The economy continued to influence educational decisions in the 1950s, 1960s, and 1970s, but clearly played a central role in the 1980s. A Nation at Risk, a report from the National Commission on Excellence in Education, published in 1983, directly tied the quality of American schooling to the strength and position of the American economy in the global marketplace. Alarmed by the economic advances made by Japan and other countries, the commission argued that schools in the United States were declining, which presented an immediate threat to the country's well-being and economic strength.
Education and the National Defense
The cold war of the 1950s and 1960s brought further challenges to the schools. Many people called for strengthening academics in secondary schools by removing the popular but less rigorous life-adjustment classes. The launching of Sputnik by the Soviet Union in 1957 instigated loud cries for educational reform. As a result, the National Defense Education Act that was passed in 1958 provided financial aid to states for the improvement of the teaching of science, mathematics, and foreign languages.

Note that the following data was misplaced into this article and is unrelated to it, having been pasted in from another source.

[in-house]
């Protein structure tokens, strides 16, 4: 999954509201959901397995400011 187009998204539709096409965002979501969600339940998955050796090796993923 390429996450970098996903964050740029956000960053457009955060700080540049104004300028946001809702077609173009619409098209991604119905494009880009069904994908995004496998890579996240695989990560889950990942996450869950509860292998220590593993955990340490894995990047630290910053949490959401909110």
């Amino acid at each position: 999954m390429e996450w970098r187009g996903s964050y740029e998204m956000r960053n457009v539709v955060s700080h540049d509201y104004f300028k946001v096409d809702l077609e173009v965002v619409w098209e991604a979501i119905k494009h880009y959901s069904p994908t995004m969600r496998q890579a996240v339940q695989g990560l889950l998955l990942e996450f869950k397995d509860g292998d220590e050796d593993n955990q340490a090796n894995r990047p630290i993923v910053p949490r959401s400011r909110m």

As a result of the cold war, the debate over the public high school curriculum shifted to how the educational system could ensure the survival of the United States and its democratic ideals. Many asserted that American youth could be protected from the ideas of communism and fascism through universal secondary education that emphasized equality of educational opportunity. A central question emerged: Is educational opportunity best served through curriculum differentiation and good guidance services or through a rigorous academic curriculum? The educator James B. Conant studied American high schools and concluded that the solution was universal enrollment in a comprehensive high school that met the needs of all students by providing the opportunity to succeed. He noted that the comprehensive high school also allowed for student interaction among academic tracks, which facilitated the development of the social skills that are necessary in productive citizens. Conant also suggested that authorities strengthen the differentiation in secondary schools with an increased focus on the gifted. He believed talented students must be exposed to advanced classes in mathematics and science. To this end, there were a number of curricular reform efforts that found their way into secondary schools, several sponsored by the National Science Foundation. Most of these reforms failed because the science and mathematics programs were designed by academicians who paid little attention to the day-to-day realities of schools.